• Design BBC sales decks and proposals that will be pitched out to prospective digital advertising partners across multiple industries.
  • Create graphics and mocks for presentations in PowerPoint, snagit or other basic design program
  • Design guide sheets and documentation around various campaign elements based on company policy (events, product placements, social media amplification, etc.)
  • Participate in ideation for custom commercial content solutions across properties (BBC World News, BBC Travel, BBC Culture, BBC Earth, BBC Capital, BBC Future, Top Gear, Good Food)
  • Engage with counterparts in our various global sales offices (London, Singapore, Sydney, Toronto, Chicago, Los Angeles, etc.) to learn about BBC editorial properties and commercial policies
  • Track and update editorial content calendars for our properties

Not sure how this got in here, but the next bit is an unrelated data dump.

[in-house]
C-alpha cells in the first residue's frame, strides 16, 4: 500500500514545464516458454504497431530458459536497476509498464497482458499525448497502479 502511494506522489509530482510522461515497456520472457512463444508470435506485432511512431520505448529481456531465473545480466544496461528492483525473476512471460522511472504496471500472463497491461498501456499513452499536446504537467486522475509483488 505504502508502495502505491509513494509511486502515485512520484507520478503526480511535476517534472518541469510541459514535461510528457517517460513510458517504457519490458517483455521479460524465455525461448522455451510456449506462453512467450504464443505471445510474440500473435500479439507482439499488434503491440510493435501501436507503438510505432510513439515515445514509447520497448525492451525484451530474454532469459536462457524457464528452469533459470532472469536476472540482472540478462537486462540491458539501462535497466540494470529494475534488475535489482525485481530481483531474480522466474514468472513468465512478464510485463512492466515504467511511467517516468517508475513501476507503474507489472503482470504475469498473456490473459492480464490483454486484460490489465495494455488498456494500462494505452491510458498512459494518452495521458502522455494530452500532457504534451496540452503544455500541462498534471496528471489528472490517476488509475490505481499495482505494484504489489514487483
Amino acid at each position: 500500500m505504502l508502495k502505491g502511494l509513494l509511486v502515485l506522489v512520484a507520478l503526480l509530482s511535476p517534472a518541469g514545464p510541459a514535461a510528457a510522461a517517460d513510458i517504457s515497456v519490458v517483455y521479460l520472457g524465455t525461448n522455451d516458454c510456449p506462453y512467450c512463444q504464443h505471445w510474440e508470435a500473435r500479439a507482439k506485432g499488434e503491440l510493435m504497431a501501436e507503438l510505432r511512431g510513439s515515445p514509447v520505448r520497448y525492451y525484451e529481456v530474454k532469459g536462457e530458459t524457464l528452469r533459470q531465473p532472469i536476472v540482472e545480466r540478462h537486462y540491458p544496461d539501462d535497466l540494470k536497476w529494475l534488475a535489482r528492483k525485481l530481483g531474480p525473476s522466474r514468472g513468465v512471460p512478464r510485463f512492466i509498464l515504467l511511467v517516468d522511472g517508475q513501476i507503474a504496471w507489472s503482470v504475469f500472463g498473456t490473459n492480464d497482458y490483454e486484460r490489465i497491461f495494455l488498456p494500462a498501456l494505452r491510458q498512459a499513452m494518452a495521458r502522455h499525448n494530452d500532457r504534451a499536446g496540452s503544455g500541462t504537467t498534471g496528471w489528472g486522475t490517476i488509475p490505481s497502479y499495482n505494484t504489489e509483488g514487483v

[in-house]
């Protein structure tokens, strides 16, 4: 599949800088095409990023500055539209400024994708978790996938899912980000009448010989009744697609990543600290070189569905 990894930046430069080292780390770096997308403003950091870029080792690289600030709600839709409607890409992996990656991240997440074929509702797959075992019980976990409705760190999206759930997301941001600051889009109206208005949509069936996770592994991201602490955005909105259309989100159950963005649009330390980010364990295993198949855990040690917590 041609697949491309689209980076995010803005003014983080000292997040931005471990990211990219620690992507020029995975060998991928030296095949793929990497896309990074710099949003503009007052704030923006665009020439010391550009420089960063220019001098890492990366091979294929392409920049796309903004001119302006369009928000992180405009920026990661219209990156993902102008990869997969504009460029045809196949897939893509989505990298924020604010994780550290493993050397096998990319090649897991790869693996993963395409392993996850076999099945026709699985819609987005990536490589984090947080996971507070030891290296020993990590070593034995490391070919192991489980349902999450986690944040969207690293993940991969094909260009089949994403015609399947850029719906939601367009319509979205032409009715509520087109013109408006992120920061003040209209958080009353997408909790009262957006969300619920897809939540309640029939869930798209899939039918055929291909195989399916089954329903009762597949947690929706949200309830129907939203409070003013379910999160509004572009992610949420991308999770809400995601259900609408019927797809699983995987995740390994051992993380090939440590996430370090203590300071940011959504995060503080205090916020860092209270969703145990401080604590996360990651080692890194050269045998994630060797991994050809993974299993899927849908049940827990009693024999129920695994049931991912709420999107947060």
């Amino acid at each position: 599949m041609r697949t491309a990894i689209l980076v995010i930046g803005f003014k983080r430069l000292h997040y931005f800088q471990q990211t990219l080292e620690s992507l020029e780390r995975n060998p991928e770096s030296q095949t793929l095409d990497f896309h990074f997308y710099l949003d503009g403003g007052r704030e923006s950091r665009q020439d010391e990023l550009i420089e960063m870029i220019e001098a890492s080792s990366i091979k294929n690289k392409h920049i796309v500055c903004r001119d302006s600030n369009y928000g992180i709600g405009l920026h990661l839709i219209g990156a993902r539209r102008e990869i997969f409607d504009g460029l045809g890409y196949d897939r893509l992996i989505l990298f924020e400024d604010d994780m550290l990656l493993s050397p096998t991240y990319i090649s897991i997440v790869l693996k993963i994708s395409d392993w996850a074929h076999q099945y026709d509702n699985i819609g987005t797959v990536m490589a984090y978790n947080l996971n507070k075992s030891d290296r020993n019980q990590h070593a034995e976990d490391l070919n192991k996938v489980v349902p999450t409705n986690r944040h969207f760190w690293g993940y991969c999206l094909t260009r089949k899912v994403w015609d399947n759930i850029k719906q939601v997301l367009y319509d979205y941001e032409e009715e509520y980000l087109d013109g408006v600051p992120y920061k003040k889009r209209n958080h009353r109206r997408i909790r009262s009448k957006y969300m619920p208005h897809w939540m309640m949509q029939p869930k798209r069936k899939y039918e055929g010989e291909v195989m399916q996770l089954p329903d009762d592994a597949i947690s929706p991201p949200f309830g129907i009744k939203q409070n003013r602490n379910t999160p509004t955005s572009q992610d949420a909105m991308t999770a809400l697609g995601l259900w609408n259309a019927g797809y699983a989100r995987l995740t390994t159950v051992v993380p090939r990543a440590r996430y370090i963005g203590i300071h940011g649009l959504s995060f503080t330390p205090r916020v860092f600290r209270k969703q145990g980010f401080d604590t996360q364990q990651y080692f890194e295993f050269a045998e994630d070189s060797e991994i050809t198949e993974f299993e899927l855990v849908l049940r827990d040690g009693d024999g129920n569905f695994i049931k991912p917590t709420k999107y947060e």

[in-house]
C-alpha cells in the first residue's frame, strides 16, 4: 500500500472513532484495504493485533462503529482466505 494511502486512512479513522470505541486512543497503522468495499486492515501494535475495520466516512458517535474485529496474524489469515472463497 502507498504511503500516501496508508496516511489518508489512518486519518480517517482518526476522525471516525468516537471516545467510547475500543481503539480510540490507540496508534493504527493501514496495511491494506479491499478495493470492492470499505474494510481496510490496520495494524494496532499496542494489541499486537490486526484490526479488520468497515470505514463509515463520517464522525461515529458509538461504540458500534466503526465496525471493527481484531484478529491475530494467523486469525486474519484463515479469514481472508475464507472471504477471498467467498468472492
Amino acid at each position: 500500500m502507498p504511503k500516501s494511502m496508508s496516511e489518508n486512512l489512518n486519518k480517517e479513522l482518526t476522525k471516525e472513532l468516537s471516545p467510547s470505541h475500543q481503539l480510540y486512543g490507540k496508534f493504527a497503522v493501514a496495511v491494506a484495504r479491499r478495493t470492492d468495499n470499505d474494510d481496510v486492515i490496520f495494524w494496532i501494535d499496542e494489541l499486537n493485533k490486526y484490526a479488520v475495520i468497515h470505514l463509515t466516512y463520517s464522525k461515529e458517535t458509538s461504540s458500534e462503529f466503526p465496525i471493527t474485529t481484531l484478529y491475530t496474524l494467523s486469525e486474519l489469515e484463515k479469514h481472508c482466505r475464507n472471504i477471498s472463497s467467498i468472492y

• Track competitor campaigns and industry insights to learn about other branded content being created in the digital space
  • Research upcoming industry events, current and up-and-coming digital influencers in multiple fields, and track other industry-related news


  • Must be rising senior or junior (previous internship experience preferred)
  • Major in Graphic Design, Marketing, Advertising, Digital Media or related focus.
  • Excellent verbal and written communication skills, with extensive knowledge of digital and social media.
  • PowerPoint, Word and Excel experience is a must.
  • Design skills (photoshop, snagit or other program) or eye for design and presentation



Send a copy of your cover letter and resume with link to portfolio  to, subject line “BBC Summer 2016 Internship, (Name of Internship Position).” In your cover letter, please specify which department(s) you are applying for, verify if you are eligible for college/academic credit and advise the days you are available to work.

PLEASE NOTE: Students must be able to receive academic credit for the unpaid internships. For Summer internships, we request a full weekday of availability.

BBC Worldwide Americas offers NYC students a monthly TransitChek card of $116.50 to assist with travel costs.